Build-IDs are currently being put into binaries, shared libraries, core files and related debuginfo files to uniquely identify the build a user or developer is working with. There are a couple of conventions in place to use this information to identify “currently running” or “distro installed” builds. This helps with identifying what was being run and match it to the corresponding package, sources and debuginfo for tools that want to help the user show what is going on (at the moment mostly when things break). We would like to extend this to a more universial approach, that helps people identify historical, local, non- or cross-distro or organisational builds. So that Build-IDs become useful outside the current “static” setup and retain information over time and across upgrades.
Build-IDs are unique identifiers of “builds”. A build is an executable, a shared library, the kernel, a module, etc. You can also find the build-id in a running process, a core file or a separate debuginfo file.
The main idea behind Build-IDs is to make elf files “self-identifying”. This means that when you have a Build-ID it should uniquely identify a final executable or shared library. The default Build-ID calculation (done through ld –build-id, see the ld manual) calculates a sha1 hash (160 bits/20 bytes) based on all the ELF header bits and section contents in the file. Which means that it is unique among the set of meaningful contents for ELF files and identical when the output file would otherwise have been identical. GCC now passes –build-id to the linker by default.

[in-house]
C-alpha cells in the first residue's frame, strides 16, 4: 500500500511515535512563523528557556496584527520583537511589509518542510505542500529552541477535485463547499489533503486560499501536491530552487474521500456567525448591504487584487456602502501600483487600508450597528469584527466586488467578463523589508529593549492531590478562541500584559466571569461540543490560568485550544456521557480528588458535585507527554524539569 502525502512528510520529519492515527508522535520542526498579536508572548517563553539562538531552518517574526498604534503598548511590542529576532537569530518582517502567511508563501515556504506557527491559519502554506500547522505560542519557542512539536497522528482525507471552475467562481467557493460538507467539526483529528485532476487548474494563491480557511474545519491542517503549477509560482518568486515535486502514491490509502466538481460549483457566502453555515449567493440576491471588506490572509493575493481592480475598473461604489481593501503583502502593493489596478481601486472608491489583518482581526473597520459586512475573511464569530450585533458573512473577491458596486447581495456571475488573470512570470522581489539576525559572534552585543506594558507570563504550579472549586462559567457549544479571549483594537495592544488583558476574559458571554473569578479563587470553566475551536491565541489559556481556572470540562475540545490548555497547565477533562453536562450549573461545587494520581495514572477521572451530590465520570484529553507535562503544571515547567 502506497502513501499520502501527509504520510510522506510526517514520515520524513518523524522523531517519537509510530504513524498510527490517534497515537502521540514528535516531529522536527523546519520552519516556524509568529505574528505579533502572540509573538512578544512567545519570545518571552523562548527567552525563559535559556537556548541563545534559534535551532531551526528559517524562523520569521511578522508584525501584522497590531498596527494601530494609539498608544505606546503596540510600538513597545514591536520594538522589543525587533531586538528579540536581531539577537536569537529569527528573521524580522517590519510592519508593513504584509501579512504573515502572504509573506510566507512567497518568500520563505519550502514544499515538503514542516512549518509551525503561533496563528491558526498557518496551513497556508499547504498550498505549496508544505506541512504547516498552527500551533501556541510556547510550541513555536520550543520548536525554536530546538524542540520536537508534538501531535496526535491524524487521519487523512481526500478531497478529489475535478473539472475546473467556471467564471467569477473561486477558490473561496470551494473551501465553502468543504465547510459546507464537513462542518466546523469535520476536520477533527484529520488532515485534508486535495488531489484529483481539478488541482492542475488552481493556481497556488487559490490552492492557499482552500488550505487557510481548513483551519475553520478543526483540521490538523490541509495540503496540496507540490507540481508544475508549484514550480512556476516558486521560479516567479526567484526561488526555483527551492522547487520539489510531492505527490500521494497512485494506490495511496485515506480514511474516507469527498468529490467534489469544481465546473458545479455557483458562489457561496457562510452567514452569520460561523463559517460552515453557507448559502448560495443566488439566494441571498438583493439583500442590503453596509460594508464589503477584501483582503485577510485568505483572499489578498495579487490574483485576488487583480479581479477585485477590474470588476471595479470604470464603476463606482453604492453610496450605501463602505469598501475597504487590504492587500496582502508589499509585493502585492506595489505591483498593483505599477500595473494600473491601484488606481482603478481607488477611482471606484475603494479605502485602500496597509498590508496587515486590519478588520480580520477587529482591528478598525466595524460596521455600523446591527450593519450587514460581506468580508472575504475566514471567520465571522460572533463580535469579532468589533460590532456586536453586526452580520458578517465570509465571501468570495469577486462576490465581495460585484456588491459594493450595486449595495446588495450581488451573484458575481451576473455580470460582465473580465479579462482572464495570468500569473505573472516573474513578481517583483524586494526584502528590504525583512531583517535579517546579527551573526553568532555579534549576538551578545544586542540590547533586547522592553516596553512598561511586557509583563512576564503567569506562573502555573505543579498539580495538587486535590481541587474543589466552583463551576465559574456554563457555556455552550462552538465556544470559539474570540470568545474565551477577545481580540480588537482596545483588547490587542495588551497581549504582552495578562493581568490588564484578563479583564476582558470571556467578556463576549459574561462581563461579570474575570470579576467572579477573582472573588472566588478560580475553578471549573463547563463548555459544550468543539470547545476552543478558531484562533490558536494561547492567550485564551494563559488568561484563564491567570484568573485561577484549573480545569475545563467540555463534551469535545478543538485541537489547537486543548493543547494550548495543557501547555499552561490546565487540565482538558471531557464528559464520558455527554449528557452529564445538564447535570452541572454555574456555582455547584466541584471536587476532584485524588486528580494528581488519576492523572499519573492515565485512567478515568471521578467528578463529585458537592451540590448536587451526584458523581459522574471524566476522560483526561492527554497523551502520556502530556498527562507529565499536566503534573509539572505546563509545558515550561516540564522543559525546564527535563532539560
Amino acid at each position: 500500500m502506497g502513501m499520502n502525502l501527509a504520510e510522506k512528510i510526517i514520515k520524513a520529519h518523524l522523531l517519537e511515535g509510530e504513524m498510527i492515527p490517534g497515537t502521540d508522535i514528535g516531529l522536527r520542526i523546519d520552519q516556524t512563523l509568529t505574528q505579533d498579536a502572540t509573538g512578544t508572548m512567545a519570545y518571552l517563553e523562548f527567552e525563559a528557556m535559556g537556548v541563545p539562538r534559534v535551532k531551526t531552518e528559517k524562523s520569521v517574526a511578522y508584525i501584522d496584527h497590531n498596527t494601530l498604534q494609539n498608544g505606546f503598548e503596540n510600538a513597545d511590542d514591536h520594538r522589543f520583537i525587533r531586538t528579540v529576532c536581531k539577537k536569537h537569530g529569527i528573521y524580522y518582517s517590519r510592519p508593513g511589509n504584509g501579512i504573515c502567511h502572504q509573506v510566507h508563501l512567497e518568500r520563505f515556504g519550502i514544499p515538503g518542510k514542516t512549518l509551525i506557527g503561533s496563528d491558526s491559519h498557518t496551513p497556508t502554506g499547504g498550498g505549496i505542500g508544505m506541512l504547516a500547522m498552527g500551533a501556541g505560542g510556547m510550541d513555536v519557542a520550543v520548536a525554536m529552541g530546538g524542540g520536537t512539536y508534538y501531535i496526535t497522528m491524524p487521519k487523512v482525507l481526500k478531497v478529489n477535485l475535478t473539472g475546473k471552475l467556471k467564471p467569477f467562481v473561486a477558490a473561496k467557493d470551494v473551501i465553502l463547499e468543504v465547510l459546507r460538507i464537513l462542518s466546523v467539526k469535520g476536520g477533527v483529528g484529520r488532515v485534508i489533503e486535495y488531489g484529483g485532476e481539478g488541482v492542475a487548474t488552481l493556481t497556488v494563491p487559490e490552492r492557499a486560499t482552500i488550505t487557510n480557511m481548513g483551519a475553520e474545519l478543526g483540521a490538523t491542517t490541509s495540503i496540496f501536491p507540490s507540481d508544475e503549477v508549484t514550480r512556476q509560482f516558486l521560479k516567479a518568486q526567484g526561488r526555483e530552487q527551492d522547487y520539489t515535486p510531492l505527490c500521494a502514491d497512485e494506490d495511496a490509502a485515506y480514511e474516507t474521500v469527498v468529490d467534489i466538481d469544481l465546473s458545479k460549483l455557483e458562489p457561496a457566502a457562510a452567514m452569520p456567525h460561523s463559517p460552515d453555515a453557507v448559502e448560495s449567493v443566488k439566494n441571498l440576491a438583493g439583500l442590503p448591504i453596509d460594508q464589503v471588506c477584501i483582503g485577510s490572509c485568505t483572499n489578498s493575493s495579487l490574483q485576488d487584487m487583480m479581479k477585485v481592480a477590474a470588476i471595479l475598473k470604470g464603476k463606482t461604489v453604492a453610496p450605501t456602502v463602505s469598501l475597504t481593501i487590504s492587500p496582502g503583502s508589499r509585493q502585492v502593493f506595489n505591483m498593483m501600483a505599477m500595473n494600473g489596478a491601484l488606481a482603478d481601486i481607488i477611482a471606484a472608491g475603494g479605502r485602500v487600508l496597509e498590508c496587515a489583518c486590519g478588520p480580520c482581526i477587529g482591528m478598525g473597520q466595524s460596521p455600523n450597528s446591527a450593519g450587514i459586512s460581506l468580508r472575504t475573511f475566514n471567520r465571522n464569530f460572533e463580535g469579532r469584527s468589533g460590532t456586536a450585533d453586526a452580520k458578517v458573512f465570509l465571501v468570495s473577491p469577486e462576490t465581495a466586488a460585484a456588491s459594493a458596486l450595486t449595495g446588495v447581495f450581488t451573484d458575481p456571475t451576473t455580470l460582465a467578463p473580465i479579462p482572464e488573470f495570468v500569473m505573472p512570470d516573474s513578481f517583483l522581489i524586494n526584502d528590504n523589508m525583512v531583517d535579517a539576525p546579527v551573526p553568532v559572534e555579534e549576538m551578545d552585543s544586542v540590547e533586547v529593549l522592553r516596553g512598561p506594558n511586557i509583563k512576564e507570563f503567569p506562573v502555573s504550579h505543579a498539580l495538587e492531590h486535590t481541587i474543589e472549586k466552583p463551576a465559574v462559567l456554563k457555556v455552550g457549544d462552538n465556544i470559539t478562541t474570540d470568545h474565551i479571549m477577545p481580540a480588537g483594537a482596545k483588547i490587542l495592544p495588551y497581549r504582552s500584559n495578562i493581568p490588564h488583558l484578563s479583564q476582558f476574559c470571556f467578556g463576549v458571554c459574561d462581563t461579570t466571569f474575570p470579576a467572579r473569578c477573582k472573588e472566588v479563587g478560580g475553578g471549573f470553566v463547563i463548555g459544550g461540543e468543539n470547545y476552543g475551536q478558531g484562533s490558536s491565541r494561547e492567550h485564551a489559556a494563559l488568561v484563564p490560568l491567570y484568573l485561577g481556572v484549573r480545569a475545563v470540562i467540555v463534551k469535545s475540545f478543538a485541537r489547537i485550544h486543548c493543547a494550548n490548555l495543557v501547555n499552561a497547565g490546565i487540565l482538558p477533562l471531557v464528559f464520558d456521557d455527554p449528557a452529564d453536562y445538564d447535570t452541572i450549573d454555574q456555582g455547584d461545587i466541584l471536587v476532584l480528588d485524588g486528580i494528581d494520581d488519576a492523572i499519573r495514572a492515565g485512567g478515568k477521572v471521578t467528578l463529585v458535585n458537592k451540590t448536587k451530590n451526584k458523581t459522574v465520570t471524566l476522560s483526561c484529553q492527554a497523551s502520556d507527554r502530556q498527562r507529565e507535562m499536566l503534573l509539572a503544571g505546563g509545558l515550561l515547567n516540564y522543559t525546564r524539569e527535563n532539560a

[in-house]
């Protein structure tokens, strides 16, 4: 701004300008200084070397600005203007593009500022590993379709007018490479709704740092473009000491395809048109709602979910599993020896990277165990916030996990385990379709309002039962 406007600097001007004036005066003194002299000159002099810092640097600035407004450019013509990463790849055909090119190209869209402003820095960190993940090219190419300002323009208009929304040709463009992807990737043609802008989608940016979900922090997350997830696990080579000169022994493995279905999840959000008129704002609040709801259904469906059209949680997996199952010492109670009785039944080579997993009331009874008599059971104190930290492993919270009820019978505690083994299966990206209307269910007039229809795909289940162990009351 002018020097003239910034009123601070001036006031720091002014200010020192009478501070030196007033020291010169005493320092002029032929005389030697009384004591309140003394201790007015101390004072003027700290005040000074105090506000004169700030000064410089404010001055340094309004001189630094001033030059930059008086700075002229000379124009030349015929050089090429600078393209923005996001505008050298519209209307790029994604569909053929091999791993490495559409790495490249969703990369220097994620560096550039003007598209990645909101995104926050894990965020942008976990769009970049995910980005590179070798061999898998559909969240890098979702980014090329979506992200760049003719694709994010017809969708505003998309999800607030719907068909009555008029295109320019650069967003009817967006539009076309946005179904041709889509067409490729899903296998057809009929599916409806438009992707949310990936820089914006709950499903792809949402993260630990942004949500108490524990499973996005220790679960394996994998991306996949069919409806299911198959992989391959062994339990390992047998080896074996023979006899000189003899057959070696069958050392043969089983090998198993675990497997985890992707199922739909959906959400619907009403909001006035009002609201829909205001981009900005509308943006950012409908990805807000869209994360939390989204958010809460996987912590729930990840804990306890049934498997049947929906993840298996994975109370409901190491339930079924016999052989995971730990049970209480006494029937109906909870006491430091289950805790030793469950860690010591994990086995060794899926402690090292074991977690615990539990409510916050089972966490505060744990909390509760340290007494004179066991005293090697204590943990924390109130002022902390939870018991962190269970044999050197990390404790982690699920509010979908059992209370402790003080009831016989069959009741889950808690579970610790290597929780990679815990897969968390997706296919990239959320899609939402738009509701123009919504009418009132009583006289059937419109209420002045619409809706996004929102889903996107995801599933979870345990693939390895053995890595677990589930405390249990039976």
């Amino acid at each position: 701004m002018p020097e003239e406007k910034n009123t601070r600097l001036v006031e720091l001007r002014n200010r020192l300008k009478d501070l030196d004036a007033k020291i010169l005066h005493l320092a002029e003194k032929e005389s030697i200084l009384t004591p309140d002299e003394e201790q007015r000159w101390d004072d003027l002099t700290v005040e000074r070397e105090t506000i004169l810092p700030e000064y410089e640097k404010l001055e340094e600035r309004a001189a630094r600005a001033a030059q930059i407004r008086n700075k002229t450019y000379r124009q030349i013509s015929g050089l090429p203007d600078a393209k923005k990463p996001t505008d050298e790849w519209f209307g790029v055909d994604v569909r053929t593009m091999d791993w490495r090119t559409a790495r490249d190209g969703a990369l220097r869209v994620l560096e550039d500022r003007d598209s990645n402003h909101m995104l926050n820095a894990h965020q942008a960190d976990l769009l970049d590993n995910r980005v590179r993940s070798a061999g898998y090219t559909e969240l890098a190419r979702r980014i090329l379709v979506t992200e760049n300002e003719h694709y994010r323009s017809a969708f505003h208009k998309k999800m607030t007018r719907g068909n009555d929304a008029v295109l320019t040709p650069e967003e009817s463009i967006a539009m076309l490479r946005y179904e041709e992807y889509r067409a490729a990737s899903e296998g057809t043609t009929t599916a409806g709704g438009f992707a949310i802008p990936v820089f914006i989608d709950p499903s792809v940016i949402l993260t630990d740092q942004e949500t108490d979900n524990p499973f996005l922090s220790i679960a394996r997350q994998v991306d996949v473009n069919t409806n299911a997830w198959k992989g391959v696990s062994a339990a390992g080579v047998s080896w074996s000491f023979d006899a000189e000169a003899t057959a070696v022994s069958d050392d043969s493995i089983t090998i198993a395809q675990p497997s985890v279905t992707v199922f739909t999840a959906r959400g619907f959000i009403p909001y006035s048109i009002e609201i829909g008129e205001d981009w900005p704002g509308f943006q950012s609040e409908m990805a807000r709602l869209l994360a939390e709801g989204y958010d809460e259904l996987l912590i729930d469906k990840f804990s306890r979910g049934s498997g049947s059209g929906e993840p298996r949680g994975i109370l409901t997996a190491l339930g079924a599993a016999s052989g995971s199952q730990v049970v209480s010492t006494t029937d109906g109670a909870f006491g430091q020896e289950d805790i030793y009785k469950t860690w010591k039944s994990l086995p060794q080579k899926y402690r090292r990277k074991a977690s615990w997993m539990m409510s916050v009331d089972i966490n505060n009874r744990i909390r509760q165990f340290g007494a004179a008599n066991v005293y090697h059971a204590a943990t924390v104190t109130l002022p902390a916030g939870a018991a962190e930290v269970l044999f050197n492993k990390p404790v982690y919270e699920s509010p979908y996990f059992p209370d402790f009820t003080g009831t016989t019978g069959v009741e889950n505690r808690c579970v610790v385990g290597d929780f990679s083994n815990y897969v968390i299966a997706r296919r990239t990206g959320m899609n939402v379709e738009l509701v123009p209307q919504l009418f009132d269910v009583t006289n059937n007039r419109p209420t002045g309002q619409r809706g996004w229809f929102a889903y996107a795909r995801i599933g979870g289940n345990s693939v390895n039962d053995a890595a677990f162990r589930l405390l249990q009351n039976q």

When an executable or shared library is loaded into memory the Build-ID will also be loaded into memory, a core dump of a process will also have the Build-IDs of the executable and the shared libraries embedded. And when separating debuginfo from the main executable or shared library into .debug files the original Build-ID will also be copied over. This means it is easy to match a core file or a running process to the original executable and shared library builds. And that matching those against the debuginfo files that provide more information for introspection and debugging should be trivial.
Fedora has had full support for build-ids since Fedora Core 8: https://fedoraproject.org/wiki/Releases/FeatureBuildId
A simple way to get the build-id(s) is through eu-unstrip (part of elfutils).
build-id from an executable, shared library or separate debuginfo file:
$ eu-unstrip -n -e <exec|.sharedlib|.debug>
build-ids of an executable and all shared libraries from a core file:
$ eu-unstrip -n –core
build-ids of an executable and all shared libraries of a running process:
$ eu-unstrip -n –pid
build-id of the running kernel and all loaded modules:
$ eu-unstrip -n -k